fsA ~ normal(0, inv(sqrt(1 - inv(n_levels_sA)))); // Produces a standard normal on on interaction_alpha
fA ~ normal(0, inv(sqrt(1 - inv(n_levels))));
sA ~ normal(0, inv(sqrt(1 - inv(n_subjects)))); // Produces a standard normal on on interaction_alpha
sB ~ normal(0, inv(sqrt(1 - inv(n_subjects)))); // Produces a standard normal on on interaction_alpha

muw ~ gamma(2,.5);
lapse ~ beta(lapse_alpha,lapse_beta);
correct ~ bernoulli(psi);

target += reduce_sum(partial_sum_lupmf, n_subjects, grainsize,
                       n_levels, intensity, lapse, mum, muw, fA, sA, sB, fsA);

I have a bit of background with psychophyisical models, but I’m rather lost looking at your code; is there a paper implementing something akin to what you want that I could check out to achieve a better understanding?

Thanks. Yes…this paper here: The context is slightly different, but similar models.

Oh! It’s just a standard cumulative normal model? I’m pretty sure your model is massively over-complicated then.

Check out this tutorial:

Then check out this demo to achieve fastest sampling:

Sorry, I had my head in the wrong place in sending you those earlier links. SDT isn’t quite the right domain for this, and while some of the code in my gist will be useful, you need something a bit different.

So you have a binomial outcome that is a 2-component mixture, one being chance (given N options) and the other modelled as a cumulative normal as a function of intensity where the mean of the normal is what you call the threshold and the SD of the normal is what you call the width. You also have another predictor in the level variable by which presumably you want to allow threshold and width to potentially vary. And of course multiple participants. You don’t seem to have any correlation structure in there, which presumably was because you were building up to that but got stuck when this didn’t sample well. There’s a bunch of stuff in there I don’t follow, but if the above accurately describes things, I actually coded something very efficient to achieve nearly this last spring. Gimme a bit and I’ll post a demo…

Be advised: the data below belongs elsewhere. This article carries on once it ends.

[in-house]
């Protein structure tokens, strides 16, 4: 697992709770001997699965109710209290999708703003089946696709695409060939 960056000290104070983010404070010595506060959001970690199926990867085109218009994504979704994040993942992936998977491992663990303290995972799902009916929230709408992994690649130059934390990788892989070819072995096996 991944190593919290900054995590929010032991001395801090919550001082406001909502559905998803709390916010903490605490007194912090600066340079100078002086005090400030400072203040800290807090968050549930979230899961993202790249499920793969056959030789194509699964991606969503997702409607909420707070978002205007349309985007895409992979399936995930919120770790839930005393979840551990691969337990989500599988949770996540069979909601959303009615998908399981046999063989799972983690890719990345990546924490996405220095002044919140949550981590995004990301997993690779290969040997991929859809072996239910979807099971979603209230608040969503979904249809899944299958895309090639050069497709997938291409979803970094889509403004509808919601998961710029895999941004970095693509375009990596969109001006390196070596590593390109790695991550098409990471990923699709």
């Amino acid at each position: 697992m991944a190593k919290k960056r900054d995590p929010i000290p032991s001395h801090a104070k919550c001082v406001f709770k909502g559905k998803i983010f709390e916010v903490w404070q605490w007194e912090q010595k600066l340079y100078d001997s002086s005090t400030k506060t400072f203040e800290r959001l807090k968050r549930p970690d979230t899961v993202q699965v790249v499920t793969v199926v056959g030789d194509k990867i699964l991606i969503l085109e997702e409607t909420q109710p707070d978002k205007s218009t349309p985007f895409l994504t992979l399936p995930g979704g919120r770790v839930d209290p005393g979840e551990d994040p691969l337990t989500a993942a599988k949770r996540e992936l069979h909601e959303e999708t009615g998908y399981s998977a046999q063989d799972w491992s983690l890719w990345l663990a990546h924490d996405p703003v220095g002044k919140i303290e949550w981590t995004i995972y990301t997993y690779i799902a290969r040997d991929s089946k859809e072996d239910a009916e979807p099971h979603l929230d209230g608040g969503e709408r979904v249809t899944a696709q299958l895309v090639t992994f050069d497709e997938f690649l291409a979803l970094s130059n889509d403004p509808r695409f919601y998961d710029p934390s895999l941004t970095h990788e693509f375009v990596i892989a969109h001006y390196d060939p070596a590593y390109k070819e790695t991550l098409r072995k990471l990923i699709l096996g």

Quick Q: are these 14 conditions actually structured somehow? (ex. how 3 two-level variables plus all interactions would yield 8 conditions) Or would it be reasonable to treat them as random effects?

(editing my previous answer bc discourse won’t let me post 3 replies in a row!)

The more I look at this, the more I realize you probably had things pretty well optimized in the first place :P But here’s a script that generates data akin to what you have and fits a Stan model. I use terminology from a slightly different psychophysics context, temporal order judgements, but the mapping to yours is pss==threshold and jnd==width, and soa==intensity. This version treats the subjects as “random effects” but any other variables as fixed effects. That’s going to yield a large correlation matrix to fit for your case of 14 conditions, so this may even be slower than your code, but it at least does follow Barr’s “keep it maximal” proscription.

Because I’m curious, I’m going to code up what I think would be a little more similar to what you’ve already done which is a model with that 14-level variable as a random effect, with a third random effect reflecting the interaction between subject and that variable. No promises that it will be any faster, but it’ll at least have a few correlation terms you’re “missing”.

And I really should actually address your original Question: what to put inside the call to reduce_sum. I’d start with just the final likelihood call, and check that it works (possibly with a smaller fake data set like that generated by the R script here), then work on getting as much of the rest of the computation in there as well. As I complete the multiple-random-effects version I might have some input on this latter; in the single-fixed-effect version here I use a trick to reduce redundancy in some of the earlier computations that would prohibit straightforward inclusion of those computations in the reduce_sum call, but I’m not sure those tricks are going to be applicable to the multiple-random effects model.
helper_functions.r (4.9 KB)
lapsing_toj.r (9.1 KB)
lapsing_toj.stan (3.7 KB)

Thanks for your, response…sorry, somehow I missed this in my inbox.

To answer your first question, yes, there is one task that is four conditions, and five tasks that are 2 conditions (congruent/incongruent).

I’ll look through everything you’ve given me and report back soon!